Even if Sookie was trapper-keepered and kept in a prison, vampires don’t do grunt work. Unless she’s also going to clean her room, and all of their rooms, magic food to eat and take care of all the problems, then there’s always a way to get a message out. Vampires are also arrogant enough in their space – like they were at Rhodes – not to see serving staff as a threat. She also has a town full of people who are waiting with baited breath for her to see the error of vampire ways. There’s also that pesky Longtooth Were Pack and the Hot Shot Panthers nowadays that think Sookie owes them her services for free as well. Not to mention that a telepath is really only valuable, and only works if she can guide their thoughts along the lines she needs – and for that, she needs to talk to them.
Vampires don’t have any way to use their telepath if she’s locked away, and what the hell is the point to having a telepath if you’re going to preserve them like a collectible? Telepaths are only really useful if they’re used. They’re virtually useless if you use only fear and terror to control them. Quite apart from the fact that that makes them unreliable, it also undermines the very reason you have a telepath in the first place. The whole point is to use a telepath to read humans specifically and generally. Eric certainly seems to find shit to do with her, and it’s not like she replaced his other telepath, who retired (read was killed by some vampire) the night before.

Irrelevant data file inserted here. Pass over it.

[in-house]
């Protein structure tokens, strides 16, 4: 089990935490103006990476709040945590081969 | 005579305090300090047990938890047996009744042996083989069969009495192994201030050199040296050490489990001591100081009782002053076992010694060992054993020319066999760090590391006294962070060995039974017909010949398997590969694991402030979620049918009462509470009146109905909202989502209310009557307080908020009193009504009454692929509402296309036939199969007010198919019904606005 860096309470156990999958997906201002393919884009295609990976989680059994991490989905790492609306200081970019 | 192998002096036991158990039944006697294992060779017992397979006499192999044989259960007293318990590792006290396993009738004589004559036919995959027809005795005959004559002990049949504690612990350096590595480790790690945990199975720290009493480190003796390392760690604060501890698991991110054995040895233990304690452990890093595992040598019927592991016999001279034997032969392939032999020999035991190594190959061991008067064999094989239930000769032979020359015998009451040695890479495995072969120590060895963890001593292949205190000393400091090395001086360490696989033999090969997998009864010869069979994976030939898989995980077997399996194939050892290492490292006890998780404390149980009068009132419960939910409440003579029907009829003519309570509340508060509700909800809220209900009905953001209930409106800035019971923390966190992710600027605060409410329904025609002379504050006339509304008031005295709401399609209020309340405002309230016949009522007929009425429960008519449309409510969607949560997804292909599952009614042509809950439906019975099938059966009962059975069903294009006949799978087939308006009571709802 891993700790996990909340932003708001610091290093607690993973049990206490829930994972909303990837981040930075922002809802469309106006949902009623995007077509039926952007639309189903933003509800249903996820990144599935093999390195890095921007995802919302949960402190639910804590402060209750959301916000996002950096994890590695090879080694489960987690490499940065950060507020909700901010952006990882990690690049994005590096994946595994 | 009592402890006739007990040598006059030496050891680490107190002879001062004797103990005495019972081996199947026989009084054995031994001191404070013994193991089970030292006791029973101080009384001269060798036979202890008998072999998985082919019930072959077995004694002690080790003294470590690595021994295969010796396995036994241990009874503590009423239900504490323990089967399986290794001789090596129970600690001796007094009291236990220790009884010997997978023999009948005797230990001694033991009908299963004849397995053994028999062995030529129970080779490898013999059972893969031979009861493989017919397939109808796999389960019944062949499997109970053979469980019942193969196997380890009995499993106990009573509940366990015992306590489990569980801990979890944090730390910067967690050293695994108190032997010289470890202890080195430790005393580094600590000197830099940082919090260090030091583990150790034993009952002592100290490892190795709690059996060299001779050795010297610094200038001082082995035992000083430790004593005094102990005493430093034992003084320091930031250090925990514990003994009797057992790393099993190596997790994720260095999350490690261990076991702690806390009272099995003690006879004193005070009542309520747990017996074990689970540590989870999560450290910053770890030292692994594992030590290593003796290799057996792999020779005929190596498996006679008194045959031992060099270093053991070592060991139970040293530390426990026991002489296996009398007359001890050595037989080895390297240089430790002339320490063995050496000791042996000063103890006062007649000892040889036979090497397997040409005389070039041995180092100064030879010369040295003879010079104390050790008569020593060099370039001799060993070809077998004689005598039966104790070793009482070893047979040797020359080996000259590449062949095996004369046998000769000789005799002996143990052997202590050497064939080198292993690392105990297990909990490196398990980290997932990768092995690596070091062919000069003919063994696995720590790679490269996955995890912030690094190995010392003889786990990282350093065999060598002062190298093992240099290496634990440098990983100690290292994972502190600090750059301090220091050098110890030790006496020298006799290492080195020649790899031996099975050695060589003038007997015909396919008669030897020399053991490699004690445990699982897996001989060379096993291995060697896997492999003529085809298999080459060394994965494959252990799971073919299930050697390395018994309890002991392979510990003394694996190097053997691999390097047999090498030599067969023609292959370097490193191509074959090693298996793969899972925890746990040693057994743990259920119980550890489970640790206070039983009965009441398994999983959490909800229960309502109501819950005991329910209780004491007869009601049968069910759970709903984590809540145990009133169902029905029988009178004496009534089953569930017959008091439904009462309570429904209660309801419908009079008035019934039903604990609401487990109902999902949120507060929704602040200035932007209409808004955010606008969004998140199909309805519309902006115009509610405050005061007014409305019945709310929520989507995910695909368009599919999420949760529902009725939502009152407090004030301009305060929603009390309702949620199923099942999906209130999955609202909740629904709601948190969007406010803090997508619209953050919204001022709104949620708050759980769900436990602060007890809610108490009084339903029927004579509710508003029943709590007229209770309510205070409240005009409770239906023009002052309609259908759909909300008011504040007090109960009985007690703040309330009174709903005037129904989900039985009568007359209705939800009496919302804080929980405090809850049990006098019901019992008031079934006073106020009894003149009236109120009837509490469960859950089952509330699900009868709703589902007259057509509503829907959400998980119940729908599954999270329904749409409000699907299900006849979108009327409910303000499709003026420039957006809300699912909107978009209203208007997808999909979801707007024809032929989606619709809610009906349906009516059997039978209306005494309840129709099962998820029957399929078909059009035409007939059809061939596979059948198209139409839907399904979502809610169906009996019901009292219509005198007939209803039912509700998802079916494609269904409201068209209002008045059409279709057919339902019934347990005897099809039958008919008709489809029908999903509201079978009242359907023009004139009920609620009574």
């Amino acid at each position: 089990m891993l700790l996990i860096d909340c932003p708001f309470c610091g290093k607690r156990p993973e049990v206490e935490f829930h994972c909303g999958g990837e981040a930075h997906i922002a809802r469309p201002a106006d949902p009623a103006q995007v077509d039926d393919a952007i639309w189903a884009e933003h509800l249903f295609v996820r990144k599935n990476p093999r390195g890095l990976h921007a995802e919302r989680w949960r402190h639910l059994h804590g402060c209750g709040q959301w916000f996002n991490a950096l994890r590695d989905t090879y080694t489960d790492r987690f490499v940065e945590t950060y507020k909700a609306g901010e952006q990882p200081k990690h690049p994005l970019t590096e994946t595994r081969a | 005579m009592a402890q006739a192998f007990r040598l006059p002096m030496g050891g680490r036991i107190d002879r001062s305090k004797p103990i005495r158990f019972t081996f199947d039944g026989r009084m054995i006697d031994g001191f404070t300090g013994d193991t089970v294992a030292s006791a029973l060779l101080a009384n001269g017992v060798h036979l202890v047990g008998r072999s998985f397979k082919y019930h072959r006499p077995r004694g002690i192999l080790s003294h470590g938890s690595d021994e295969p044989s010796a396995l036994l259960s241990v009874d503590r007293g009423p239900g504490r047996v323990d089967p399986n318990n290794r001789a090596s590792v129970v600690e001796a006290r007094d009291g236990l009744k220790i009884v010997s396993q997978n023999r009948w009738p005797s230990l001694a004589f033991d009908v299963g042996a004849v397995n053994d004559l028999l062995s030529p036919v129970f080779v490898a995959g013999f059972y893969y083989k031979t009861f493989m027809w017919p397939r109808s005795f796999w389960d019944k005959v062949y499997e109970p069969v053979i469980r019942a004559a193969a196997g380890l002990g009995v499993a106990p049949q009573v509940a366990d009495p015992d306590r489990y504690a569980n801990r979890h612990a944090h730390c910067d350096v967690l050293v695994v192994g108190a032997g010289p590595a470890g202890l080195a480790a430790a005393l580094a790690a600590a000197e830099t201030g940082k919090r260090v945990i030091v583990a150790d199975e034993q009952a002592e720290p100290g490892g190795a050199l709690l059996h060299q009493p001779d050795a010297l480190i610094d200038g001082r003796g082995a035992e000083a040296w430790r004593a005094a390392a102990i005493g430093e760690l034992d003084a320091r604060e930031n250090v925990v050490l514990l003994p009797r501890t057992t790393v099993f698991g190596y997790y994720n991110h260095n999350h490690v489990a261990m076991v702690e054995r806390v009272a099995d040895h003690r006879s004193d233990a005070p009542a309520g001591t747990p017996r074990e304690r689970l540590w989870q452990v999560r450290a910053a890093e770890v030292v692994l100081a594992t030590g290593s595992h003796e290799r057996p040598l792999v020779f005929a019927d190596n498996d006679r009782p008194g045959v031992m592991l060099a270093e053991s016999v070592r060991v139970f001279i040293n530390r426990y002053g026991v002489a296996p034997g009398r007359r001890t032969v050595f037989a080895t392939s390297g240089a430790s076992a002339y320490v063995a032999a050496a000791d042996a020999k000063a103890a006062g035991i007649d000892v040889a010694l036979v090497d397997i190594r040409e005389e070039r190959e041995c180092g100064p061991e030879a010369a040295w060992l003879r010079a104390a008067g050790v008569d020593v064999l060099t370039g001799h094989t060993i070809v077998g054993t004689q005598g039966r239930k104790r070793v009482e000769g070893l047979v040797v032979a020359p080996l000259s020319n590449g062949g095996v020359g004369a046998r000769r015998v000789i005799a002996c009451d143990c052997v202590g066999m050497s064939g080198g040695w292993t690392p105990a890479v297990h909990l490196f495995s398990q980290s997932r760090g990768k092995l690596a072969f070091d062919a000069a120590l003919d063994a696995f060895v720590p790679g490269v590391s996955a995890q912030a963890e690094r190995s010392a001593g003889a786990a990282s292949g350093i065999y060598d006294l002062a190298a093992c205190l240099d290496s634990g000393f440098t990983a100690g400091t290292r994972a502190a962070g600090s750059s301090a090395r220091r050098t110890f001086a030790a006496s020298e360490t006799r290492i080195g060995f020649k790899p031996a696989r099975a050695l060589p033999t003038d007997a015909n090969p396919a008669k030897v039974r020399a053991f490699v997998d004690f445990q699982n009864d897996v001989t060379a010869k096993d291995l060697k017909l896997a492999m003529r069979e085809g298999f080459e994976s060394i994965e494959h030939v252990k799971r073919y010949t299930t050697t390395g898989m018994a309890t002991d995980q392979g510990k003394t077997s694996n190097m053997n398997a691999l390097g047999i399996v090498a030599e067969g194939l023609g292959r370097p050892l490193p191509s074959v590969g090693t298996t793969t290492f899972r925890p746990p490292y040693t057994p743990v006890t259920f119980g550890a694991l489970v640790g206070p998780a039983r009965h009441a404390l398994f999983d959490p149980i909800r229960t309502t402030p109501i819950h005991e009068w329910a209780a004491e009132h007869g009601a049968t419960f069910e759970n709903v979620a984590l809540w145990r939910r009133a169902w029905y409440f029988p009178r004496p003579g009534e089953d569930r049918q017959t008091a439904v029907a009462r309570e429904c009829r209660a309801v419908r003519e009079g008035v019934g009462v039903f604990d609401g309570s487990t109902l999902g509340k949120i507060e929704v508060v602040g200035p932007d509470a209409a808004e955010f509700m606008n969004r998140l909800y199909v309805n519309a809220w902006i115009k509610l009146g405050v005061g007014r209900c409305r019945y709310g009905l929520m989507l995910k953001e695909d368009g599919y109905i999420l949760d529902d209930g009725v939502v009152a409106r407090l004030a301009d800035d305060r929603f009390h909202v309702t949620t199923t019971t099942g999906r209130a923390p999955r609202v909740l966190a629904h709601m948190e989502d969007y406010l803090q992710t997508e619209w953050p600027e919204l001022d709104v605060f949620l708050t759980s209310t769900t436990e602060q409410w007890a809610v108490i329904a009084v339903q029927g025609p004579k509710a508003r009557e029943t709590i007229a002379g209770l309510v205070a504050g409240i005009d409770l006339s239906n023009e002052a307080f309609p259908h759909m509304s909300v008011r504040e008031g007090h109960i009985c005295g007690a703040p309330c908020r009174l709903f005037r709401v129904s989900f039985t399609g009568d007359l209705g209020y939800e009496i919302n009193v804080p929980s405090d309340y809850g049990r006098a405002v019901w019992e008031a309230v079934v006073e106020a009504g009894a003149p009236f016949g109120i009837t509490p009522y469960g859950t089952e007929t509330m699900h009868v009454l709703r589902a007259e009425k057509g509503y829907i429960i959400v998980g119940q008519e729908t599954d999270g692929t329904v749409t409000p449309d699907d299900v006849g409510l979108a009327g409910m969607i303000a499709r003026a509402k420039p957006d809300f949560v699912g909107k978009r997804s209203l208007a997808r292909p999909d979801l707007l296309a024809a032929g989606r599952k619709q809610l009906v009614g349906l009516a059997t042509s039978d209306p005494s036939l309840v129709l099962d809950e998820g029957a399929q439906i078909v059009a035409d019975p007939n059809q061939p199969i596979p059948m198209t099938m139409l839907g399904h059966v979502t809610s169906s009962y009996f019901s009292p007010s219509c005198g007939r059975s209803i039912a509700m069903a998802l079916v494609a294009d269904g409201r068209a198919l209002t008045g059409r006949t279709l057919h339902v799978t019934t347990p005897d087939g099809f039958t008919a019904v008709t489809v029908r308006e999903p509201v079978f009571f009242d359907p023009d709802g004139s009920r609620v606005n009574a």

The other question you’ve got to ask is why do vampires want telepaths anyway? The value of a telepath is just as Eric tells us in Dead Until Dark. Instead of putting those human employees to death or torture – as a group – then it’s easier not to have to go through the re-hire process and have the telepath look into their minds and tell them straight off. If you’re willing to use death and torture to get information, if you’re willing to use methods that aren’t on the up-and-up, then you don’t bother to get a telepath.
One of the reasons why telepaths are way better than death and torture is because telepaths can get you the right answer. Torture produces what we call “false positives”. Meaning that people will confess to anything just so long as you stop hurting them. The rate when it comes to polygraph tests, they bring back about ten percent inaccuracy – meaning 10 people out of 100 will test as “lying” when they aren’t. It almost decimated the government when they were first used – identifying people as spies when they weren’t. Consider then if it wasn’t just the standard straps and sensors, but rather a pair of pliers they were using – how many people would falsely confess?